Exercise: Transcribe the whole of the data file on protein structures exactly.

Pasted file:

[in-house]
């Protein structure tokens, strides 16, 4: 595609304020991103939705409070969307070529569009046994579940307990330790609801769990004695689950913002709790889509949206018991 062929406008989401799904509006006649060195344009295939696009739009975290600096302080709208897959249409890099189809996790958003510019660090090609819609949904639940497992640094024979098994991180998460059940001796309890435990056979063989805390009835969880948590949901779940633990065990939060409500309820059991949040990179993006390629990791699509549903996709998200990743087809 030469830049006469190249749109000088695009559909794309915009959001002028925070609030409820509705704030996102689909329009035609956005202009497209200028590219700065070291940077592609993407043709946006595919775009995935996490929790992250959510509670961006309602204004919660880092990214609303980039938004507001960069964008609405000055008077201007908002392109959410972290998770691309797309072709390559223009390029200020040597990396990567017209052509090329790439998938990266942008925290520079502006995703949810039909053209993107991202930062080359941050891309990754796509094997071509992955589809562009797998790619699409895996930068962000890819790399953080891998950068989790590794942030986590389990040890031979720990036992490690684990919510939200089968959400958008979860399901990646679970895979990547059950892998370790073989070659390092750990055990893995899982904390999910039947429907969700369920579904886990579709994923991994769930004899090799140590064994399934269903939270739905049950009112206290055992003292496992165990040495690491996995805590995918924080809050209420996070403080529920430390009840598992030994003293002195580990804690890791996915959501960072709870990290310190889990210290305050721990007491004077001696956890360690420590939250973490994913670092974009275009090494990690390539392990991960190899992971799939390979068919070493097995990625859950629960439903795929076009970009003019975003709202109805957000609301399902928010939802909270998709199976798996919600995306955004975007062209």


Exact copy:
[in-house]
């Protein structure tokens, strides 16, 4: 595609304020991103939705409070969307070529569009046994579940307990330790609801769990004695689950913002709790889509949206018991 062929406008989401799904509006006649060195344009295939696009739009975290600096302080709208897959249409890099189809996790958003510019660090090609819609949904639940497992640094024979098994991180998460059940001796309890435990056979063989805390009835969880948590949901779940633990065990939060409500309820059991949040990179993006390629990791699509549903996709998200990743087809 030469830049006469190249749109000088695009559909794309915009959001002028925070609030409820509705704030996102689909329009035609956005202009497209200028590219700065070291940077592609993407043709946006595919775009995935996490929790992250959510509670961006309602204004919660880092990214609303980039938004507001960069964008609405000055008077201007908002392109959410972290998770691309797309072709390559223009390029200020040597990396990567017209052509090329790439998938990266942008925290520079502006995703949810039909053209993107991202930062080359941050891309990754796509094997071509992955589809562009797998790619699409895996930068962000890819790399953080891998950068989790590794942030986590389990040890031979720990036992490690684990919510939200089968959400958008979860399901990646679970895979990547059950892998370790073989070659390092750990055990893995899982904390999910039947429907969700369920579904886990579709994923991994769930004899090799140590064994399934269903939270739905049950009112206290055992003292496992165990040495690491996995805590995918924080809050209420996070403080529920430390009840598992030994003293002195580990804690890791996915959501960072709870990290310190889990210290305050721990007491004077001696956890360690420590939250973490994913670092974009275009090494990690390539392990991960190899992971799939390979068919070493097995990625859950629960439903795929076009970009003019975003709202109805957000609301399902928010939802909270998709199976798996919600995306955004975007062209």